Dominic Cummings could be held in contempt of Parliament

MPs launch bid to find Vote Leave chief Dominic Cummings in contempt of Parliament after he refuses to give evidence about claims the campaign flouted rules in run up to crucial vote

  • Dominic Cummings was the director of Vote Leave in EU referendum campaign 
  • Has rebuffed demands by culture select committee to give evidence to them 
  • Committee chairman Damian Collins started contempt proceedings against him 
  • Row comes after Brexit campaigns accused of flouting rules in EU referendum 
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MPs are launching a bid to find a Brexit campaign chief in contempt of Parliament for refusing to answer their questions about the EU referendum campaign.

Dominic Cummings was the director of Vote Leave – which was fronted by Boris Johnson and Michael Gove – and widely seen as the brains behind its success.

But he has refused to give evidence to the Culture, Media and Sport Select Committee, which is investigation alleged wrongdoing in the referendum campaign.

The committed has reported Mr Cummings to the parliamentary authorities, setting the ball rolling on a process which could find him in contempt of Parliament.

If he is eventually found in contempt than under antiquated rules he could in theory be imprisoned or fined for defying MPs.


Dominic Cummings (pictured in Parliament) has refused to give evidence to the Culture, Media and Sport Select Committee, which is investigation alleged wrongdoing in the referendum campaign

But neither of these sanctions have been used and it is more likely he will get a slap on the wrist from the parliamentary authorities.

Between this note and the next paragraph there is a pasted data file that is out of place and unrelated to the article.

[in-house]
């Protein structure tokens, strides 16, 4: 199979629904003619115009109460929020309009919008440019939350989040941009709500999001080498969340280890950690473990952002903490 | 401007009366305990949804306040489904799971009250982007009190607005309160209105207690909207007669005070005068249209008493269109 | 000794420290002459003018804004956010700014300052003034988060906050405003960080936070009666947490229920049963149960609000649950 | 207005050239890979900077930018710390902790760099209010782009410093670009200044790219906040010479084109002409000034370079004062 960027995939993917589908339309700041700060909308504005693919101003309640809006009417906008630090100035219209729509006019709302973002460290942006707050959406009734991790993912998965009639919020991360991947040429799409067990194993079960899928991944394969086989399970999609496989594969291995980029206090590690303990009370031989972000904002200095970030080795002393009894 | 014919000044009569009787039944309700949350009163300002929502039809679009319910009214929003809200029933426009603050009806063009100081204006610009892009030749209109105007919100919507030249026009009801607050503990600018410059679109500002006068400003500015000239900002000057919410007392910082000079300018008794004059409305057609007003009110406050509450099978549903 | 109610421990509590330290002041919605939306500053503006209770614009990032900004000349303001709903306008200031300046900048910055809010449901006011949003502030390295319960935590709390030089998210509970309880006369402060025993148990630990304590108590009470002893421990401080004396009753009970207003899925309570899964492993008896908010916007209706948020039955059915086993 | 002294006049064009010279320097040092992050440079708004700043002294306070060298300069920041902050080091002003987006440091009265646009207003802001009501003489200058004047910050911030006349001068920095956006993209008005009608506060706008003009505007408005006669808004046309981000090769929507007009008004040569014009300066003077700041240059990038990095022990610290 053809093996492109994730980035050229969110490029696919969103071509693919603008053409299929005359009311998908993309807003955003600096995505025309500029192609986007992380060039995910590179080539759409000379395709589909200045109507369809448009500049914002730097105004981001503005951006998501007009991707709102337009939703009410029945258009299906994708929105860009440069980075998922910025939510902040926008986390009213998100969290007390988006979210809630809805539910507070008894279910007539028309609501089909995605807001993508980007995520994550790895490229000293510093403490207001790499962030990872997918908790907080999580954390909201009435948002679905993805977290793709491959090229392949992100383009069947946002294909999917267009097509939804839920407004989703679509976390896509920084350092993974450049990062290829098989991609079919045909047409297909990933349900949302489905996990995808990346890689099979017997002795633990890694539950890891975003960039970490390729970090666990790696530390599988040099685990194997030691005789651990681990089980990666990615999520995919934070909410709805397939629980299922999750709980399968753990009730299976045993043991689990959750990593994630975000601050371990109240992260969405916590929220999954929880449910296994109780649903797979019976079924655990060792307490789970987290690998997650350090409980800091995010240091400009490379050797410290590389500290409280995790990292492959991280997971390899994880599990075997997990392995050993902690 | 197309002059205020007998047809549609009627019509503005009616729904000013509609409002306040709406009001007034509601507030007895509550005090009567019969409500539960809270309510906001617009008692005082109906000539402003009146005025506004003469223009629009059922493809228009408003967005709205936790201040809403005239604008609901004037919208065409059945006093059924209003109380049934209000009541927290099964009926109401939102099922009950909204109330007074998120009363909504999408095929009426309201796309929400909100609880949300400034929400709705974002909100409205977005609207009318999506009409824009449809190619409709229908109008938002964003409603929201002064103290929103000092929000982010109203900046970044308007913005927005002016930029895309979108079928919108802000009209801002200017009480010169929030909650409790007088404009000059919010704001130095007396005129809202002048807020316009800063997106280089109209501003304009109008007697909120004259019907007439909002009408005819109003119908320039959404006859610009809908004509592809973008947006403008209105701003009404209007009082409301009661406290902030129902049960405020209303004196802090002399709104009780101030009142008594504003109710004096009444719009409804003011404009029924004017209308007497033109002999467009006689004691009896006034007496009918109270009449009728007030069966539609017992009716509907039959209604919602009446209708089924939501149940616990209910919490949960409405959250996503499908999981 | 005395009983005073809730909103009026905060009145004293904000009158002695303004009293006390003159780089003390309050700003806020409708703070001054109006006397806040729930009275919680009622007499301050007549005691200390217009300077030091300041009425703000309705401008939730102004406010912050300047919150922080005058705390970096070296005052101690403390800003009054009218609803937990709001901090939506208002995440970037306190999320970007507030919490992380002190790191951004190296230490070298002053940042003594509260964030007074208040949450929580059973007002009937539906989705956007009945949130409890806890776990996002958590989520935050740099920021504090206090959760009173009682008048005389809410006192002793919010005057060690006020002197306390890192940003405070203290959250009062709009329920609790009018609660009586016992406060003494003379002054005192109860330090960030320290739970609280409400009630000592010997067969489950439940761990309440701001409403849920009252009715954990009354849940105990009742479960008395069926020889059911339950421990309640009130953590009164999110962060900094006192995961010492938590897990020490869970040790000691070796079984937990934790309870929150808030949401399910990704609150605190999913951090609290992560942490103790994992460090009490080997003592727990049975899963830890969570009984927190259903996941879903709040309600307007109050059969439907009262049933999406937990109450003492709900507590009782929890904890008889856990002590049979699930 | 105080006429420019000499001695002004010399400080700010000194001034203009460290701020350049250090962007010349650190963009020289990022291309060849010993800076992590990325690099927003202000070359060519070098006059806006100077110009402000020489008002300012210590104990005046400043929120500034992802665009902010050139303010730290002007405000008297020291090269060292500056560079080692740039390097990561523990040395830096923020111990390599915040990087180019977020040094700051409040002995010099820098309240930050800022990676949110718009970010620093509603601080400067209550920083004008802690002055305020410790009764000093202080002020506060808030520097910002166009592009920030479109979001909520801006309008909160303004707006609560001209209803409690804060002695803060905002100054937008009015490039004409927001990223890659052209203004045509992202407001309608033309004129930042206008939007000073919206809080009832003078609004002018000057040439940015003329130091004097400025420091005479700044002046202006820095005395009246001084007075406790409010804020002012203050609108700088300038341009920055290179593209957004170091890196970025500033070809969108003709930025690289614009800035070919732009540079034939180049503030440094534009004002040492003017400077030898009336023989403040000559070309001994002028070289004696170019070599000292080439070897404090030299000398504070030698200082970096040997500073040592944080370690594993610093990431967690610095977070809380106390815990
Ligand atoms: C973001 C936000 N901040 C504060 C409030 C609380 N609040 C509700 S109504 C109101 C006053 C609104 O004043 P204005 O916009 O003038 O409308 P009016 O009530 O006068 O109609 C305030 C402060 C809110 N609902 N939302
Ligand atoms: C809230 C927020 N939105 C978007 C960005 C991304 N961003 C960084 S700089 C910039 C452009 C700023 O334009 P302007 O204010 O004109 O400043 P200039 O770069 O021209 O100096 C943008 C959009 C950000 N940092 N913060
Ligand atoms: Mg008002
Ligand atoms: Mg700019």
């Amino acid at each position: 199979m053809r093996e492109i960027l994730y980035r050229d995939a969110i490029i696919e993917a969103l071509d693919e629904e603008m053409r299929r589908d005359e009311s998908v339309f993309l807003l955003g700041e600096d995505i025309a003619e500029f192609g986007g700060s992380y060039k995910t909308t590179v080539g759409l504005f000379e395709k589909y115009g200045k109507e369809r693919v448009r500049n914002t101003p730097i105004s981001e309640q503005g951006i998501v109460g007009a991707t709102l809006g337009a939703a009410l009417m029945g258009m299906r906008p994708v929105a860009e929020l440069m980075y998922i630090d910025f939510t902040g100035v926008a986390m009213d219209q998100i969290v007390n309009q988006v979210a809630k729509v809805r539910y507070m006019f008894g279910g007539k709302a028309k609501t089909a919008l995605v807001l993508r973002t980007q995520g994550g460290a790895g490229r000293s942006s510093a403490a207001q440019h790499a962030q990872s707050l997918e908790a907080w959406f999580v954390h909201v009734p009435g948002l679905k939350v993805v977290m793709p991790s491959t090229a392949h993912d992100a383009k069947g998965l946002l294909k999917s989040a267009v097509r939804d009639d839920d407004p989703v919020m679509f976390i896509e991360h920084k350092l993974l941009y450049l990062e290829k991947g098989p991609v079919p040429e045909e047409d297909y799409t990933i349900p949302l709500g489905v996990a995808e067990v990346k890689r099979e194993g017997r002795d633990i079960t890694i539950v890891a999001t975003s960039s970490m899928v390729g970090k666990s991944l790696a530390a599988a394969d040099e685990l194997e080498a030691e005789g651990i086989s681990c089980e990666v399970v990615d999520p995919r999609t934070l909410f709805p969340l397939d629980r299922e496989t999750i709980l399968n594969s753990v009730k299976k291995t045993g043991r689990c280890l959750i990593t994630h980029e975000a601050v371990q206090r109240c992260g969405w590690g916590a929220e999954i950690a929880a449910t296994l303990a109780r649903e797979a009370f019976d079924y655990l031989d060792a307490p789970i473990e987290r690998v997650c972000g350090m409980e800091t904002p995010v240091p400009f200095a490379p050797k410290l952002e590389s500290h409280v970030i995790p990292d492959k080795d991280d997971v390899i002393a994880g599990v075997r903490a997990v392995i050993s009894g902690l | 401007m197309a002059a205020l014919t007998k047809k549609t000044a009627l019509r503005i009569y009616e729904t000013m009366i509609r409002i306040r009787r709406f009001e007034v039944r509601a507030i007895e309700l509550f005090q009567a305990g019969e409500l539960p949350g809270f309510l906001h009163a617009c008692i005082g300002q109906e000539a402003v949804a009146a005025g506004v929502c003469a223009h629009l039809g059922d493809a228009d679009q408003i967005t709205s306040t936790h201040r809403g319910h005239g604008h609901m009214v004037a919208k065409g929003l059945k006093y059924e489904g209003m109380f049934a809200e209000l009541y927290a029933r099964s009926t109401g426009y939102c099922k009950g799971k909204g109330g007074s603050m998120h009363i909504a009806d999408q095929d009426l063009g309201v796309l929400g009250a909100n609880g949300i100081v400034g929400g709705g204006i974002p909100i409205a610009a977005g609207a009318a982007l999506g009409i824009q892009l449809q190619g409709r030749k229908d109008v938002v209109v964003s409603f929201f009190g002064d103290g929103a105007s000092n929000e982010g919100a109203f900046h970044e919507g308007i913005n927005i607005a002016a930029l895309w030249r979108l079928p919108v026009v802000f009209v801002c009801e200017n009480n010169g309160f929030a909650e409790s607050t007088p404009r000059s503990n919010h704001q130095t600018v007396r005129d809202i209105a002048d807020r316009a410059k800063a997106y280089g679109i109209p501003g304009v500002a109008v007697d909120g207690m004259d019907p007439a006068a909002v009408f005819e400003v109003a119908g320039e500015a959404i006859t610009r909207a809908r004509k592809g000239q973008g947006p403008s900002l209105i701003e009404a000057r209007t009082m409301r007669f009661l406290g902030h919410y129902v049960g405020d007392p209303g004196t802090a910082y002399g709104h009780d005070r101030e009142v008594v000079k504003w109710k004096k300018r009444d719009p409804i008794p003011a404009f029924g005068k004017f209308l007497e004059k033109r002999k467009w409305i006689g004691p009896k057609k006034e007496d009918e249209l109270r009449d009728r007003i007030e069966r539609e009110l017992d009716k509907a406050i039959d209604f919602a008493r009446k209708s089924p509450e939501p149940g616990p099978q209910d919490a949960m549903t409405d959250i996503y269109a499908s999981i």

What can happen to someone found in contempt of parliament? 

MPs have the power to hold people in contempt of Parliament if they defy them.

Strictly speaking, individuals found in contempt could be fined or veen imprisoned.

But both these sanctions have not been used in many years and the more likely outcome is that they will get a slap on the wrist by Parliament.  

Two News International executives found in contempt over misleading evidence to a select committee were admonished by the House in 2016. 

Mr Cummings hit back at the move, accusing MPs of ‘grandstanding’ in taking the steps.

The rows is the latest twist in the ongoing saga which has seen Brexit campaigners accused of flouting electoral rules in the EU referendum campaign.

The select committee is probing claims made by Cambridge Analytica whistleblower Christopher Wylie that the Facebook data of millions of users was illegally harvested and used to sway the Brexit vote. 

Damian Collins, chairman of the culture select committee, has repeatedly requested that Mr Cummings come before his committee to answer questions about how the campaign was run.